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Microsoft Cloud Pricing with Azure

By CG IT ·
An article by John Foley on InformationWeek lists out Microsoft's Azure Cloud Computing.

The base cost is 12 cents per hour for a single bare bones server instance.

Here's a simple breakdown:

Windows Azure
Computing: $0.12 per hour
Storage: $0.15 per gigabyte stored
Storage transaction: $0.10 per 10K
Bandwidth: $0.10 in/$0.15 out per gigabyte

For a small business that doesn't do much, this can be a cost saver. But as the usage goes up, the costs can outweight the advantages. I have about 650 GB of data on my personal PC with pictures, videos and what not. That would cost $97.00 and change at the $0.15 per gigabyte.

So given a barebones pricing model, how might that fit in for business given data is secure? Is this a viable Cloud Computing pricing model or is this simply a big monthly cost to a business that will rival employee costs?

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That's over a thousand dollars a year, plus the transaction rate

by Deadly Ernest In reply to Microsoft Cloud Pricing w ...

and the bandwidth costs - for that you can store a few terrabytes in house and have money to burn - costs not justified.

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Exactly Ernest....

by CG IT In reply to That's over a thousand do ...

The Cloud Computing might not be economical, but the advertising people will try and convince us otherwise.

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Yes, and their main tool when speaking to the top bosses will be to

by Deadly Ernest In reply to Exactly Ernest....

not mention the associated costs that will rise or the slow down in work performance.

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Are you kidding me?

by b4real Contributor In reply to That's over a thousand do ...

1K/year is cheaper than any of us can do it in house, if the configuration can go to the cloud.

Especially if you can have it automatically turn off when not needed.

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are you figuring a single user cost?

by CG IT In reply to Are you kidding me?

Like I mention, for a SMB or consumer, this might be a cost effective solution. The down side is a monthly cost like a credit card. and like credit cards with credit limits, access could be denied if payment isn't made.

But one still must buy a computer with an operating system, have internet access, which needs to be factored in as part of the TCO.

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Managing a credit card or a line of credit is really the same thing

by b4real Contributor In reply to are you figuring a single ...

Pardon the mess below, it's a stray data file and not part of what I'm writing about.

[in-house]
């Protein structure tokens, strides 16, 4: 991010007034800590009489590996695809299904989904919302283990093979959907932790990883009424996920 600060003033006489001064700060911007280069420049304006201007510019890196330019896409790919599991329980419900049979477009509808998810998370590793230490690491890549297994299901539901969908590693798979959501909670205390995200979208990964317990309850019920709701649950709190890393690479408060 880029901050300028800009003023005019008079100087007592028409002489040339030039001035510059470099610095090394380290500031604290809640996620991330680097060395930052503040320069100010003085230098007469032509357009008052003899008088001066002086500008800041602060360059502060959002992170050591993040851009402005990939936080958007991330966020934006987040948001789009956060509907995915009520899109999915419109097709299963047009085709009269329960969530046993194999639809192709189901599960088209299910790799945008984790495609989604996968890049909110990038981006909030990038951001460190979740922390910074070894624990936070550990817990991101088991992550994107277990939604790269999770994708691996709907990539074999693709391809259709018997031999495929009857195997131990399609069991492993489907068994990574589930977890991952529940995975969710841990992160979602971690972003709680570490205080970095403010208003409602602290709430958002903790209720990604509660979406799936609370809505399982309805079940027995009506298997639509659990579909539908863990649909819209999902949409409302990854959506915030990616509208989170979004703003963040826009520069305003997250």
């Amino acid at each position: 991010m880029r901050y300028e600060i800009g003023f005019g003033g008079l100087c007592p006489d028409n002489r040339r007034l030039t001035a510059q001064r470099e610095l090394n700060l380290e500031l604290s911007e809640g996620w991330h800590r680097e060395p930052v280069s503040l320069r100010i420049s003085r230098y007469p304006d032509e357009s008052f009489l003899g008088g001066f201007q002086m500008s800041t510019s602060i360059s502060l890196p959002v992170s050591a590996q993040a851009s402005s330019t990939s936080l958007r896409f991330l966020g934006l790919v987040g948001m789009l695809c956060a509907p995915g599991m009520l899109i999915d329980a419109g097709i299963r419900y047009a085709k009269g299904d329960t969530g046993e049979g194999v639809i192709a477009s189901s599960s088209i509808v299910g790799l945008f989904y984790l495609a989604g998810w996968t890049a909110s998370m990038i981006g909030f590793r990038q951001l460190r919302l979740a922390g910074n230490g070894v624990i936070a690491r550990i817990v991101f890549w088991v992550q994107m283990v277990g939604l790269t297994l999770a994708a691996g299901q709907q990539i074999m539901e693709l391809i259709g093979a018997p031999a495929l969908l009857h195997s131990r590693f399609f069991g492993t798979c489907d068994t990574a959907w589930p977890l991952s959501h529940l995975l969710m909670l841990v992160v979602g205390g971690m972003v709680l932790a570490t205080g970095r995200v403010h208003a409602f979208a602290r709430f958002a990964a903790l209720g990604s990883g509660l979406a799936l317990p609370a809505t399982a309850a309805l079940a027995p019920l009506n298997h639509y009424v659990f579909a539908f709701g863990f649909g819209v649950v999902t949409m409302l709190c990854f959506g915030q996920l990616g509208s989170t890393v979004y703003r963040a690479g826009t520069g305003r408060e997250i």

You have to know your money and how much you have.

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At over US$1,000 per year for 650 GB of data, I can add a brand new

by Deadly Ernest In reply to Are you kidding me?

2 TB NAS RAID Storage device with dedicated UPS to my home network each year and still have plenty left over for the electricity. With a new device each year, who cares about depreciation.

And you say it's cheaper to give it to the cloud. How?

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If you can do it that cheap at home

by jck In reply to At over US$1,000 per year ...

Then how is it price effective for the small business who has storage needs, e.g.- photographer's studio.

Seems to me, a small businessman could take local computer classes cheap/free to learn PC skills, have a system built to do his work with daily backups included for about $1500, and have much faster access speeds to his data rather than 3-50Mb/s that various broadband options offer.

Just seems the cloud is nothing but a storm waiting to rain on everyone's parade.

I just see no value in it, other than to be a snazzier, pay-for-use version of photobucket.

BTW, don't most internet ISPs offer free storage space on servers to their customers anyways? I think I have 10GB with my cablemodem account.

Why do people want to pay MS money to do this, when they can save files on a server local to their network connection that gives them better performance?

Just scary. MS is the computer crack of the uninformed masses.

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Ernest .. not me! I think Cloud Computing is a waste

by CG IT In reply to At over US$1,000 per year ...

of good money. Just using the pricing of 650 GB of data as an example.

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Just what we need.

by boxfiddler Moderator In reply to Microsoft Cloud Pricing w ...

Heavier dependency on Uncle Billy.

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